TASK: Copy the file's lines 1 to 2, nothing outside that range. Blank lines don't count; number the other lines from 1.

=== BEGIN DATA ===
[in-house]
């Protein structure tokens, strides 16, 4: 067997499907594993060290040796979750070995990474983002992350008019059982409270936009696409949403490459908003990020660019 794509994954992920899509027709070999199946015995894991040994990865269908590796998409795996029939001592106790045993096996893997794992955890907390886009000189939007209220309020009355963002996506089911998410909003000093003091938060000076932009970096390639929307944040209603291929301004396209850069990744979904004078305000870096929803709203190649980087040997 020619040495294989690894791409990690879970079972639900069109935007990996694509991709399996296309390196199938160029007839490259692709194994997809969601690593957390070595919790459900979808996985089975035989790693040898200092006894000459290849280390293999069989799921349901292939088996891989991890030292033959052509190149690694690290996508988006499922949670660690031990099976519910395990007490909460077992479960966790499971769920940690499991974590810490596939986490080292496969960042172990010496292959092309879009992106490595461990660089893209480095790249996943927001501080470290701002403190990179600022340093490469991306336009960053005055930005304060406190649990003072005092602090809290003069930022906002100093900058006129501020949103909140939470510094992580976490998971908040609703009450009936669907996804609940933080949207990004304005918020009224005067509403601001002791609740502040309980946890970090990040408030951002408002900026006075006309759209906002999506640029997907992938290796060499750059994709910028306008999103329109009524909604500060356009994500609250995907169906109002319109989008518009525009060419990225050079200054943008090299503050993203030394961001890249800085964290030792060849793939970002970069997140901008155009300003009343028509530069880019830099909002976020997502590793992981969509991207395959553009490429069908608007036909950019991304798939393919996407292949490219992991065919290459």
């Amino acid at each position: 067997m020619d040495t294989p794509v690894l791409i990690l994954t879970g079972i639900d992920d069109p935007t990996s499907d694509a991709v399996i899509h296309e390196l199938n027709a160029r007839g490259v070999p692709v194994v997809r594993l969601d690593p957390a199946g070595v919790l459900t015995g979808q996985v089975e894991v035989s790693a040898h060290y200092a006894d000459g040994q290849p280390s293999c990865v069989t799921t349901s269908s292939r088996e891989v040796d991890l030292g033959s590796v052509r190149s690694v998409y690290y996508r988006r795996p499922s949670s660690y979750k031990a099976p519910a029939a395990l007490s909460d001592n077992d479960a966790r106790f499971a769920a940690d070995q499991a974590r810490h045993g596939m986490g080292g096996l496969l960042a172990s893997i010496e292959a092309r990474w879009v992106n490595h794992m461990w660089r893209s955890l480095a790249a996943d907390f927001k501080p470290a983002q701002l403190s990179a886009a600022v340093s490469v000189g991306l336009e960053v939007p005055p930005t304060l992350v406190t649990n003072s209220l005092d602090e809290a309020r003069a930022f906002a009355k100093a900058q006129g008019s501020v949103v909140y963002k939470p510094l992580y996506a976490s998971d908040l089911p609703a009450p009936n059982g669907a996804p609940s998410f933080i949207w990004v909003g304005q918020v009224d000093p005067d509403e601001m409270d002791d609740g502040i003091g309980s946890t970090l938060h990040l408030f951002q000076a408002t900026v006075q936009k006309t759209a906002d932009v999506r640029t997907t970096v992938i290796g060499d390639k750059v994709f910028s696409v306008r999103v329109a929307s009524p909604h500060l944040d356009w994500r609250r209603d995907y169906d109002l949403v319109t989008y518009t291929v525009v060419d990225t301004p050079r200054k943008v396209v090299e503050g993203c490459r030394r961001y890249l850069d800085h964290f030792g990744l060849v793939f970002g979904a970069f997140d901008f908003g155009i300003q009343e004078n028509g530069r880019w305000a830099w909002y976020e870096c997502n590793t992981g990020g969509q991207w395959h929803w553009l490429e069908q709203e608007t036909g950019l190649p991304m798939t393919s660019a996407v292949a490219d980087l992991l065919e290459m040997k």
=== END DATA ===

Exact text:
[in-house]
């Protein structure tokens, strides 16, 4: 067997499907594993060290040796979750070995990474983002992350008019059982409270936009696409949403490459908003990020660019 794509994954992920899509027709070999199946015995894991040994990865269908590796998409795996029939001592106790045993096996893997794992955890907390886009000189939007209220309020009355963002996506089911998410909003000093003091938060000076932009970096390639929307944040209603291929301004396209850069990744979904004078305000870096929803709203190649980087040997 020619040495294989690894791409990690879970079972639900069109935007990996694509991709399996296309390196199938160029007839490259692709194994997809969601690593957390070595919790459900979808996985089975035989790693040898200092006894000459290849280390293999069989799921349901292939088996891989991890030292033959052509190149690694690290996508988006499922949670660690031990099976519910395990007490909460077992479960966790499971769920940690499991974590810490596939986490080292496969960042172990010496292959092309879009992106490595461990660089893209480095790249996943927001501080470290701002403190990179600022340093490469991306336009960053005055930005304060406190649990003072005092602090809290003069930022906002100093900058006129501020949103909140939470510094992580976490998971908040609703009450009936669907996804609940933080949207990004304005918020009224005067509403601001002791609740502040309980946890970090990040408030951002408002900026006075006309759209906002999506640029997907992938290796060499750059994709910028306008999103329109009524909604500060356009994500609250995907169906109002319109989008518009525009060419990225050079200054943008090299503050993203030394961001890249800085964290030792060849793939970002970069997140901008155009300003009343028509530069880019830099909002976020997502590793992981969509991207395959553009490429069908608007036909950019991304798939393919996407292949490219992991065919290459």